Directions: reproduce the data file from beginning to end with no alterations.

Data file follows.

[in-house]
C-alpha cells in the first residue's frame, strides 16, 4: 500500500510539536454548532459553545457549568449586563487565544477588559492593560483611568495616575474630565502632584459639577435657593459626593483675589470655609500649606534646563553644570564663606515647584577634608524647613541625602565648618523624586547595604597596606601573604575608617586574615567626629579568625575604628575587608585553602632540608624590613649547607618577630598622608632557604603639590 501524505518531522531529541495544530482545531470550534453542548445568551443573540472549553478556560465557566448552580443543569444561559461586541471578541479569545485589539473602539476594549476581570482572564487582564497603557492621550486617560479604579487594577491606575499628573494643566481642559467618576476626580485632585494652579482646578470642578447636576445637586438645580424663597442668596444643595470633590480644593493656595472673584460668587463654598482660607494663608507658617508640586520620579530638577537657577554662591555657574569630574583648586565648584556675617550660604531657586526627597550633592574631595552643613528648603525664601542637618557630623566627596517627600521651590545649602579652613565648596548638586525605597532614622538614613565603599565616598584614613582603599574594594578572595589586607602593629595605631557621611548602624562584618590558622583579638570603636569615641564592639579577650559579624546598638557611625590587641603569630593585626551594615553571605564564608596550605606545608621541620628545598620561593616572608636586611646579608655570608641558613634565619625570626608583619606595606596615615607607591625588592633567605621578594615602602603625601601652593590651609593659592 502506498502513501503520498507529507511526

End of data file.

[in-house]
C-alpha cells in the first residue's frame, strides 16, 4: 500500500510539536454548532459553545457549568449586563487565544477588559492593560483611568495616575474630565502632584459639577435657593459626593483675589470655609500649606534646563553644570564663606515647584577634608524647613541625602565648618523624586547595604597596606601573604575608617586574615567626629579568625575604628575587608585553602632540608624590613649547607618577630598622608632557604603639590 501524505518531522531529541495544530482545531470550534453542548445568551443573540472549553478556560465557566448552580443543569444561559461586541471578541479569545485589539473602539476594549476581570482572564487582564497603557492621550486617560479604579487594577491606575499628573494643566481642559467618576476626580485632585494652579482646578470642578447636576445637586438645580424663597442668596444643595470633590480644593493656595472673584460668587463654598482660607494663608507658617508640586520620579530638577537657577554662591555657574569630574583648586565648584556675617550660604531657586526627597550633592574631595552643613528648603525664601542637618557630623566627596517627600521651590545649602579652613565648596548638586525605597532614622538614613565603599565616598584614613582603599574594594578572595589586607602593629595605631557621611548602624562584618590558622583579638570603636569615641564592639579577650559579624546598638557611625590587641603569630593585626551594615553571605564564608596550605606545608621541620628545598620561593616572608636586611646579608655570608641558613634565619625570626608583619606595606596615615607607591625588592633567605621578594615602602603625601601652593590651609593659592 502506498502513501503520498507529507511526